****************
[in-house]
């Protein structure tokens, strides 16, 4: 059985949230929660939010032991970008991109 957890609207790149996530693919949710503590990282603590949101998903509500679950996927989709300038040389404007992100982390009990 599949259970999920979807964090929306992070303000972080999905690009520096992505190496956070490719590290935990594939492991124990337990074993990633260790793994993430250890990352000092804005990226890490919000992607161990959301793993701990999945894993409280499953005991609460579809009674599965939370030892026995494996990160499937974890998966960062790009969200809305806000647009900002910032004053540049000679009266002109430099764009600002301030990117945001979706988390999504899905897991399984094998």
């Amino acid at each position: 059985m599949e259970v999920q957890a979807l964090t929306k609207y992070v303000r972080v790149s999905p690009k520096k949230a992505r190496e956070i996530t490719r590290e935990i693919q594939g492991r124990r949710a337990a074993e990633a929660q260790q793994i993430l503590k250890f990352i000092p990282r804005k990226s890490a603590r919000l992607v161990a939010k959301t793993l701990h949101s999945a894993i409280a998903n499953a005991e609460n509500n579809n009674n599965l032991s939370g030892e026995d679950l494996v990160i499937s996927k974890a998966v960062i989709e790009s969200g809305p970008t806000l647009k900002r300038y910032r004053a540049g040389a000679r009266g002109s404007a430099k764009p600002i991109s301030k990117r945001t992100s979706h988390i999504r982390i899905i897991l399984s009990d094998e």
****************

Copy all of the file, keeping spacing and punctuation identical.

[in-house]
């Protein structure tokens, strides 16, 4: 059985949230929660939010032991970008991109 957890609207790149996530693919949710503590990282603590949101998903509500679950996927989709300038040389404007992100982390009990 599949259970999920979807964090929306992070303000972080999905690009520096992505190496956070490719590290935990594939492991124990337990074993990633260790793994993430250890990352000092804005990226890490919000992607161990959301793993701990999945894993409280499953005991609460579809009674599965939370030892026995494996990160499937974890998966960062790009969200809305806000647009900002910032004053540049000679009266002109430099764009600002301030990117945001979706988390999504899905897991399984094998």
């Amino acid at each position: 059985m599949e259970v999920q957890a979807l964090t929306k609207y992070v303000r972080v790149s999905p690009k520096k949230a992505r190496e956070i996530t490719r590290e935990i693919q594939g492991r124990r949710a337990a074993e990633a929660q260790q793994i993430l503590k250890f990352i000092p990282r804005k990226s890490a603590r919000l992607v161990a939010k959301t793993l701990h949101s999945a894993i409280a998903n499953a005991e609460n509500n579809n009674n599965l032991s939370g030892e026995d679950l494996v990160i499937s996927k974890a998966v960062i989709e790009s969200g809305p970008t806000l647009k900002r300038y910032r004053a540049g040389a000679r009266g002109s404007a430099k764009p600002i991109s301030k990117r945001t992100s979706h988390i999504r982390i899905i897991l399984s009990d094998e």